In Iraq, the United States played a central role in forcing Saddam Hussein to abandon his nuclear development program. The US then overthrew Saddam in 2003, claiming he was reassembling nuclear weapons. Three years later, with Iraq still under U.S. occupation, Saddam was hanged at the gallows.

The fall and brutal death of a leader in the Middle East has cast a shadow over North Korea’s denuclearization efforts. Rare U.S.-North Korea talks broke down in 2018 after the Trump administration repeatedly proposed the “Libya model” and Vice President Mike Pence threatened Kim Jong-un with Gaddafi’s fate. “Ignorance and stupidity,” the North Korean government responded.

The Russian invasion of Ukraine now “underscores to at least some countries that if you have a nuclear weapons program and you’re a little bit far from that program, abandoning it is a terrible idea,” Braut-Heghammer said.

The world’s nine nuclear powers – the United States, Russia, France, China, the United Kingdom, Pakistan, India, Israel and North Korea – possess approximately 13,000 nuclear weapons. Israel does not recognize its nuclear program.

The largest nuclear power in history has been trying to control which countries can legally join the club. Countries including Iran and North Korea that proceeded recklessly were isolated and sanctioned.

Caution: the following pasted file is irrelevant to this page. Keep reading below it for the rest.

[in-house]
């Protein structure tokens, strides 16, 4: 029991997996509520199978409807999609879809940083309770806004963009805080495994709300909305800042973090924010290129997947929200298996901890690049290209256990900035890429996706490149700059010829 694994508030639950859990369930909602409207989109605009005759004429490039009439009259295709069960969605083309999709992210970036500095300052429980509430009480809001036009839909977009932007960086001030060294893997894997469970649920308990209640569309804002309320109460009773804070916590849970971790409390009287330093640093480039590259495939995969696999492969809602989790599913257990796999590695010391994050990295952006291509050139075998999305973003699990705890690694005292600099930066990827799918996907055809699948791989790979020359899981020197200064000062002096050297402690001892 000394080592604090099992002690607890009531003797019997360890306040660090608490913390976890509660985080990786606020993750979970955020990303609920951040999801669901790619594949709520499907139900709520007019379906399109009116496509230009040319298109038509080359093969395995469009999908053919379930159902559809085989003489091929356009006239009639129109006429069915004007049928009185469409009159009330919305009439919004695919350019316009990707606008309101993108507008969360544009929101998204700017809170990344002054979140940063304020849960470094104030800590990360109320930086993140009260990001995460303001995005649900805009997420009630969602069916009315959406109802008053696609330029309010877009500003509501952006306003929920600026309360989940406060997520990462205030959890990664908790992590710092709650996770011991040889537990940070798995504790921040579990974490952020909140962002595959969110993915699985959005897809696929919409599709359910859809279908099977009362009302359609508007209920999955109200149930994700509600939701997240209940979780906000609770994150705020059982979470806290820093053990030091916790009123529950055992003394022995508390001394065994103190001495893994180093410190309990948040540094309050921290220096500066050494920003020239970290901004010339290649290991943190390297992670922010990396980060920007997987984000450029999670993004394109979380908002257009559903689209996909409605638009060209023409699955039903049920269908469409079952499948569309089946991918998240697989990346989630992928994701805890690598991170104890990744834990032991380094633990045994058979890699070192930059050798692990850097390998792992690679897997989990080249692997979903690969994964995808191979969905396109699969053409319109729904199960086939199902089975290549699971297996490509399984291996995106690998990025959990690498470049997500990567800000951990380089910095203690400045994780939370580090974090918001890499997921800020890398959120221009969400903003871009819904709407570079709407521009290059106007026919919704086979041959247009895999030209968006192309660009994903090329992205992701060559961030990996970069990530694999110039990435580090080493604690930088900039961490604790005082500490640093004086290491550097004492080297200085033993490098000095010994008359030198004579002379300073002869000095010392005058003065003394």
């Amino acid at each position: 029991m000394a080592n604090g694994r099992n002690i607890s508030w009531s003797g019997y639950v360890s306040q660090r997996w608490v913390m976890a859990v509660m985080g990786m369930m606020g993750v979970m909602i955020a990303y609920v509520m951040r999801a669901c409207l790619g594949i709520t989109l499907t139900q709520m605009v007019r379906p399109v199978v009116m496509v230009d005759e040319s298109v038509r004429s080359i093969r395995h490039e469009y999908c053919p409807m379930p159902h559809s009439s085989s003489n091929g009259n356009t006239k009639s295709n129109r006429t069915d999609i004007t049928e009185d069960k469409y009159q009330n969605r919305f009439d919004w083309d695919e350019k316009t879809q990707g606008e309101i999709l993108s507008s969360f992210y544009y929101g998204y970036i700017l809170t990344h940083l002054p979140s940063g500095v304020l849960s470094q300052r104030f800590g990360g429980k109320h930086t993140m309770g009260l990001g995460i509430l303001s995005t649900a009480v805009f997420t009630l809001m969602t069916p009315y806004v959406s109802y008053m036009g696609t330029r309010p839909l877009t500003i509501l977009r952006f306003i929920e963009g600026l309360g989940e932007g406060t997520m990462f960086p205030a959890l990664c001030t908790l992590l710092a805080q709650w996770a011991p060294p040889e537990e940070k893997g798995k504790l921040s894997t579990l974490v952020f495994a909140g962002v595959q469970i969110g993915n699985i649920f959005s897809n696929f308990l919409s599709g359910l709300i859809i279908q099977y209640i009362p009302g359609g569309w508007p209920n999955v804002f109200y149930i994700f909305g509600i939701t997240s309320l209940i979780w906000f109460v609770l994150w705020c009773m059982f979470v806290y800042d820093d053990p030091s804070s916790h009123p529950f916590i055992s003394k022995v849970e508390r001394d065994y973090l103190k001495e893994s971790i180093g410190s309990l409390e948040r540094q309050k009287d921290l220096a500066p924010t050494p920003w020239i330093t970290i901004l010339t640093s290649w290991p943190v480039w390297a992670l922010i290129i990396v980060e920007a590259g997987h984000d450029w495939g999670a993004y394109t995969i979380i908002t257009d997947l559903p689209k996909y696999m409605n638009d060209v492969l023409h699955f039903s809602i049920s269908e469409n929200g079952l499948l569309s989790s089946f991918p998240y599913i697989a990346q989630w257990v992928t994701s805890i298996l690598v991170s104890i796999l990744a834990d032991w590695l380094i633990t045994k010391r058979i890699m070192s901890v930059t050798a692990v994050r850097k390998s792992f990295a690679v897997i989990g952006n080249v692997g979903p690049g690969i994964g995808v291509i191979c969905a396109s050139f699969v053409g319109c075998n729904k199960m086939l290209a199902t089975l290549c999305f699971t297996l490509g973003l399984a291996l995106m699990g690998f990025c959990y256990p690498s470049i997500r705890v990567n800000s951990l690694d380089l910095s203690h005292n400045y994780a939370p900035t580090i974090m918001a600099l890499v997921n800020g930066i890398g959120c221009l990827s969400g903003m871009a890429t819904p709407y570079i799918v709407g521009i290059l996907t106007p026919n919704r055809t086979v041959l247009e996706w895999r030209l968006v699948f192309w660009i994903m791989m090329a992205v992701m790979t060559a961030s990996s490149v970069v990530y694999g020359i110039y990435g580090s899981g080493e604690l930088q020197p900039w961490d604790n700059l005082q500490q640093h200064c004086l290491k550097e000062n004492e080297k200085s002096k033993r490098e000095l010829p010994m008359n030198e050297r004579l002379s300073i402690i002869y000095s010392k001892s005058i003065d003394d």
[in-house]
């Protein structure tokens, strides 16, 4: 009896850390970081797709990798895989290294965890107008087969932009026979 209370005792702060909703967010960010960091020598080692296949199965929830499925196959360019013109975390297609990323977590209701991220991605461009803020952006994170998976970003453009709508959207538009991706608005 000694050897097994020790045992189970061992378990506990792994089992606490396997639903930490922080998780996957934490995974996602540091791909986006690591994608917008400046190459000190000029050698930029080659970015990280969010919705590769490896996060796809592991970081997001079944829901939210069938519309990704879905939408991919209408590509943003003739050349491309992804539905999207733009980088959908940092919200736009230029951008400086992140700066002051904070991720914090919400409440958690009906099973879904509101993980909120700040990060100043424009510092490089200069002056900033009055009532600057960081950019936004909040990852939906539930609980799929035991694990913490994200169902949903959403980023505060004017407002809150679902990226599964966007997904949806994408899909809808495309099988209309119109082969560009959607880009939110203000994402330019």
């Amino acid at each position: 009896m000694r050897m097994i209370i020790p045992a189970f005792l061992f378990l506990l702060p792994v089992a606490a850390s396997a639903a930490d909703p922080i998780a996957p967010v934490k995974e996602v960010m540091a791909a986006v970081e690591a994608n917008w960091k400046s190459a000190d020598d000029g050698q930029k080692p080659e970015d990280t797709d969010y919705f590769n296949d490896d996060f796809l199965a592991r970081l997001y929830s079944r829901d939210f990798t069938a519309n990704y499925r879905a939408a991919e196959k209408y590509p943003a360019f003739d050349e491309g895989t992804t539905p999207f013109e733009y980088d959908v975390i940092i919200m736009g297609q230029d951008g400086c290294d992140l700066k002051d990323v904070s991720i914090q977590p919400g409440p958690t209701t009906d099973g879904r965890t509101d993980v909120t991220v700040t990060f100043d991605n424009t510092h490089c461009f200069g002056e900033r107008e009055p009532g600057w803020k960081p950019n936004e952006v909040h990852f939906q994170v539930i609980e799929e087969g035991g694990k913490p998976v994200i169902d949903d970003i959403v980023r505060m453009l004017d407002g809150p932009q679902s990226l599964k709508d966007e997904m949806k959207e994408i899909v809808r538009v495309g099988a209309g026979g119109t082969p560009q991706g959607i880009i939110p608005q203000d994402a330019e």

Nuclear experts cited South Korea and Saudi Arabia as the countries most likely to consider nuclear weapons. Saudi Crown Prince Mohammed bin Salman promised in 2018 that Iran would immediately obtain a nuclear bomb if it did so.

Jessica Cox, head of NATO’s nuclear agency, told the forum in April that it was surprising that more countries had yet to acquire bombs.

“If you look at it from a historical perspective, in the 1950s and 1960s, there would be fewer than 10 countries in the world with nuclear weapons … 70 years from now, it’s not clear.”

What sets Europe apart, Cox said, is NATO’s nuclear deterrence — 30 nations sharing responsibility and decision-making to build a nuclear arsenal that deter all nations.

Many believe Ukraine made the right decision by giving up a future with nuclear weapons to avoid possible isolation. That gave Ukraine three years to integrate into the world economy and forge alliances with powerful countries that now help it defend against Russia.

As a young woman in Ukraine, Bujaline realized at some point after the 1990s deal that her own work, in business development at the time, was being funded by the Clinton administration as part of Western incentives for the Ukraine nuclear deal .

“If Ukraine wins,” she said, “then it will show that nuclear weapons are useless.”

“But if Ukraine fell, things would be very different,” she said.

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Chang reported from Seoul.